76ers

NBA Playoffs: Cavaliers sweep Raptors, punch ticket to another Eastern Conference Finals

NBA Playoffs: Cavaliers sweep Raptors, punch ticket to another Eastern Conference Finals

TORONTO -- LeBron James scored 35 points, Kyrie Irving added 27 and the Cleveland Cavaliers completed a four-game sweep of Toronto, beating the Raptors 109-102 on Sunday to give James his seventh consecutive trip to the Eastern Conference Finals.

Kyle Korver scored 18 points to help the Cavaliers become the first team to win eight straight playoff games the year following a title, and the first team to win eight straight in consecutive postseasons.

Channing Frye had 10 points, and Cleveland finished 16 for 41 from 3-point range.

They finished off the Raptors about an hour before Game 4 between the Celtics and Wizards tipped off in Washington.

That series won't end until Wednesday night at the earliest, and could run until Monday night, meaning the Cavaliers will have plenty of time to rest before the Eastern Conference Finals.

James added nine rebounds and six assists. Irving had nine assists.

Serge Ibaka scored 23 points, and DeMar DeRozan had 22 for the Raptors (see full recap).

Wizards use 26-0 run to rout Celtics in Game 4, tie series
WASHINGTON -- Bradley Beal scored 29 points and the Washington Wizards used a 26-0 third-quarter run to beat the Boston Celtics 121-102 on Sunday night to tie the second-round NBA playoff series at two games apiece.

John Wall added 27 points and 12 assists for Washington. Wall had seven points, three assists and two steals during the third-quarter spree that featured eight Celtics turnovers. Otto Porter scored four of his 18 points in the dominant six-minute span that also included five points from Markieff Morris.

Trailing 53-48 before the run, Washington led 74-53 on Porter's layup with 5 minutes left in the third. The Wizards led by as many as 26 and outscored the Celtics (237-191) in the two games in D.C.

Isaiah Thomas had 19 points for Boston, but scored 17 in the first 15 minutes and was held to 1-of-6 shooting after.

Game 5 is Wednesday in Boston. The series winner will face Cleveland in the Eastern Conference Finals (see full recap).

Harden, Rockets rout Spurs to tie series
HOUSTON -- James Harden scored 28 points and Eric Gordon 22 as the Houston Rockets rebounded from consecutive losses to beat the San Antonio Spurs 125-104 on Sunday night and tie their NBA Western Conference semifinal at 2-2.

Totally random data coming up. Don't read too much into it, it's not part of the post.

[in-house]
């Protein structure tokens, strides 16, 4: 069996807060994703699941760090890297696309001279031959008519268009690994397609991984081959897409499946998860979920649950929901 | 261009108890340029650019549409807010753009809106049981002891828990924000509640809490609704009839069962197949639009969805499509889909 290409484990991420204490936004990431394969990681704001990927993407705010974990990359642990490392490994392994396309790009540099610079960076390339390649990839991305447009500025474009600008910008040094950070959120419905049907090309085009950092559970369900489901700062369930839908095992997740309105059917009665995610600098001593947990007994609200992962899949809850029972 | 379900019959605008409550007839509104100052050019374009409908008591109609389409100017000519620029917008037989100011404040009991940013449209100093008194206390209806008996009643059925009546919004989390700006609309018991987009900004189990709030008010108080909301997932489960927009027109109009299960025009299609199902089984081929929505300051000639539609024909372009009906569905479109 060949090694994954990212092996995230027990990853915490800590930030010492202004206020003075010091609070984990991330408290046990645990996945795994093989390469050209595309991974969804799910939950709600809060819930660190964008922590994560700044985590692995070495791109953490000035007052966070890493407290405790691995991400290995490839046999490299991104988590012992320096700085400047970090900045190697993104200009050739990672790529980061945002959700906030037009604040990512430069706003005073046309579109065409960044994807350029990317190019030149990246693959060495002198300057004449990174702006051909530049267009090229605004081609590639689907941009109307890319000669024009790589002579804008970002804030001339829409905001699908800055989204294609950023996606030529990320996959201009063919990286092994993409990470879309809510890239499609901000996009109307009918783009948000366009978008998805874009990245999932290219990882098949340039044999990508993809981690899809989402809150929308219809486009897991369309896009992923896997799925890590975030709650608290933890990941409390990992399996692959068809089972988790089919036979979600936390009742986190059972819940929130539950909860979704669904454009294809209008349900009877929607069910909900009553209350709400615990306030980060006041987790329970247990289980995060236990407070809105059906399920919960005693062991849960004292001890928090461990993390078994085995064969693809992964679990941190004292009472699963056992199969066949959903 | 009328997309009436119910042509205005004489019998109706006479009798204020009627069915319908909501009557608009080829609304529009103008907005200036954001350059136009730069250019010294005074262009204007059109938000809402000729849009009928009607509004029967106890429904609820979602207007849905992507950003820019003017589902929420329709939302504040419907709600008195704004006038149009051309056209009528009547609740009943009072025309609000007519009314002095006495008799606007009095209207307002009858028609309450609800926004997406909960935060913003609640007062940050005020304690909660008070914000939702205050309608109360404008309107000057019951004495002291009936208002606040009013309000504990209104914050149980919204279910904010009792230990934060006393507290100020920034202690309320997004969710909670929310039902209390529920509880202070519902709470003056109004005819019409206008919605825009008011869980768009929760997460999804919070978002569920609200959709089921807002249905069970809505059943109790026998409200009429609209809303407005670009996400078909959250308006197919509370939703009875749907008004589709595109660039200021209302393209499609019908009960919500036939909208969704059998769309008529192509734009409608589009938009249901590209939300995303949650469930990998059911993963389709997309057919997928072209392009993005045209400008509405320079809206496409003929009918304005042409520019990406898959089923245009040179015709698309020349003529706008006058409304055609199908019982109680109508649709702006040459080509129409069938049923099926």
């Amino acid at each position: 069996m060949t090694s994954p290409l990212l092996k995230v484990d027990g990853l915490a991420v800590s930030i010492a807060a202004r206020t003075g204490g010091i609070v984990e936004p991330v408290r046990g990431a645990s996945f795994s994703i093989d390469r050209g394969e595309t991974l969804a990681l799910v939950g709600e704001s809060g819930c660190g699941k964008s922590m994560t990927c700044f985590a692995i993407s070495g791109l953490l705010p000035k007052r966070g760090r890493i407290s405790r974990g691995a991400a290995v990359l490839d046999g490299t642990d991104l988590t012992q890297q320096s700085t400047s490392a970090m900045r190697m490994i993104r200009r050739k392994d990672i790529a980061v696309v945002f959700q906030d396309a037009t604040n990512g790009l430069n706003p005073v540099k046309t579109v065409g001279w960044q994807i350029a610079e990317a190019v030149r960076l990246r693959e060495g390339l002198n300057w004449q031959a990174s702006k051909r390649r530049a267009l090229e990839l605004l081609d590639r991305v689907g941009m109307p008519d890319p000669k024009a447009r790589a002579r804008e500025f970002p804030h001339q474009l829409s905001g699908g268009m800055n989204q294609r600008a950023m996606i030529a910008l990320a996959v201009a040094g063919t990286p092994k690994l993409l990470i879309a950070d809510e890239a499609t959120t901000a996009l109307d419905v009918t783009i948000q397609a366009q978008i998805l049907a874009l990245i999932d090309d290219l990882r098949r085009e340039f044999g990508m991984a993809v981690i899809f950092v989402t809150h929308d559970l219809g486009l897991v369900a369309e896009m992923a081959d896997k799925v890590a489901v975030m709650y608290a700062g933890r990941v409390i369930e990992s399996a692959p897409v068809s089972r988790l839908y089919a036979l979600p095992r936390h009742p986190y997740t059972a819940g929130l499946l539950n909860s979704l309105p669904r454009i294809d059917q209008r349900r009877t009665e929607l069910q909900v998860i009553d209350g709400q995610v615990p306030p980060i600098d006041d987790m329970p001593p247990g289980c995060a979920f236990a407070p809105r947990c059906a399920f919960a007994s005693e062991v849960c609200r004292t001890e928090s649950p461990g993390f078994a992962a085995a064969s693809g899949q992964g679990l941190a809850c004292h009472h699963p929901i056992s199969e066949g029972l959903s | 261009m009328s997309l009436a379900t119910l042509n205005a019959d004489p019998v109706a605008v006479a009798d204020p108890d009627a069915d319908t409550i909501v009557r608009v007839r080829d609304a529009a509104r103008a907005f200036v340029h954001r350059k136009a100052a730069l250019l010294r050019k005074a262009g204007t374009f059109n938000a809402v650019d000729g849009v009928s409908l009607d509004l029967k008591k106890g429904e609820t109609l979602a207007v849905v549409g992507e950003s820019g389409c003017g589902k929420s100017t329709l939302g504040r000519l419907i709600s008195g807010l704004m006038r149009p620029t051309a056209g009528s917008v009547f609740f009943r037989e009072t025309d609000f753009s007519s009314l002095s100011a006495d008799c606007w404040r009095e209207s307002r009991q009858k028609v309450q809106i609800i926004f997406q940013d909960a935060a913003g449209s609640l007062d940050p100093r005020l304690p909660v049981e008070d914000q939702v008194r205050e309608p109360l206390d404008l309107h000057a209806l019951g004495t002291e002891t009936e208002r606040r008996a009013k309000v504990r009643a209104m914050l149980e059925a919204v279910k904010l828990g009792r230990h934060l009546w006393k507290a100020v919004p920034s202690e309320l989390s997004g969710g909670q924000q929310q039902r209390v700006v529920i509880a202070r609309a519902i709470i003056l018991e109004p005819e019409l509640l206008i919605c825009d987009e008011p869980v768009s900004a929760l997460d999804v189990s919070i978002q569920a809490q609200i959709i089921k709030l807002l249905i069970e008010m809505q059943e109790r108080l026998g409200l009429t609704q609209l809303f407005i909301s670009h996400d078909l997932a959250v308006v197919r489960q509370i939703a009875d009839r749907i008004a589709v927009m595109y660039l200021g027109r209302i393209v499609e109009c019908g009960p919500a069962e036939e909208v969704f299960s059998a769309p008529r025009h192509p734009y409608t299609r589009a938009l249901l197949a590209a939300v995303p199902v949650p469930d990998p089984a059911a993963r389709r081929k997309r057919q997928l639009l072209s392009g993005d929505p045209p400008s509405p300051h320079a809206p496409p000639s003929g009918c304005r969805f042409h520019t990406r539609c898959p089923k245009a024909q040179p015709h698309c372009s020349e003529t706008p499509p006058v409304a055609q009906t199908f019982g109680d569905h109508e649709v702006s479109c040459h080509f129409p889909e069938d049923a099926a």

The Rockets never trailed and used hot 3-point shooting to pull away in the third quarter.

Game 5 is Tuesday night in San Antonio.

Jonathon Simmons had 17 points for the Spurs, and Kawhi Leonard and LaMarcus Aldridge added 16 apiece.

Houston made 22 3-pointers in a blowout win in Game 1, but had struggled from long-range in its two losses. The Rockets' 3-point shooting, a hallmark of their success in the regular season, got back on track Sunday when they made 19 of 43, led by six from Gordon (see full recap).

Dwyane Wade praises Ben Simmons, Joel Embiid, Sixers

Dwyane Wade praises Ben Simmons, Joel Embiid, Sixers

This wasn’t Dwyane Wade’s first rodeo. 

The three-time NBA champ and former Finals MVP has played with and against the best players of the last 15 years. After his Heat team suffered a Game 5 and 4-1 series loss Tuesday night, the future Hall of Famer heaped praise upon the Sixers’ young stars, Ben Simmons and Joel Embiid.

“They’re the future of the NBA,” Wade said. “The NBA is in great hands with Ben and Joel and those kind of individuals.”

The young Sixers delivered at home, closing out their series in five games with a 104-91 win. Simmons (14 points, 10 rebounds, six assists) and Embiid (19 points, 12 boards) shined once again. 

As the Sixers look forward to an Eastern Conference Semifinal matchup with either Boston or Milwaukee, the question is simple: how far can these kids go?

“When you’ve got great individual players — no matter how old they are — they can do some special things,” Wade said. “These guys believe it. You can see it in their eyes. Embiid is not just talk. He’s not just a Twitter rat kind of person. He’s a player. He’s very good. 

“I believe in those guys. I believe they’re going to be special for awhile, but also, if they believe they can do it now, they can.”

Wade won two NBA titles with the greatest player on the planet, LeBron James. While the Sixers focus on now, there’s been a lot of talk from fans and media of King James' jumping ship and coming to Philly.

According to Wade, the Fresh Prince may be the only royalty the Sixers need.

“I don’t think he had a bad game,” Wade said of Simmons. “A young player like that, in his first playoffs — he didn’t have a bad game. You knew from the first time you saw him in summer league that he was special. If you know basketball, if you know talent, you know someone is special.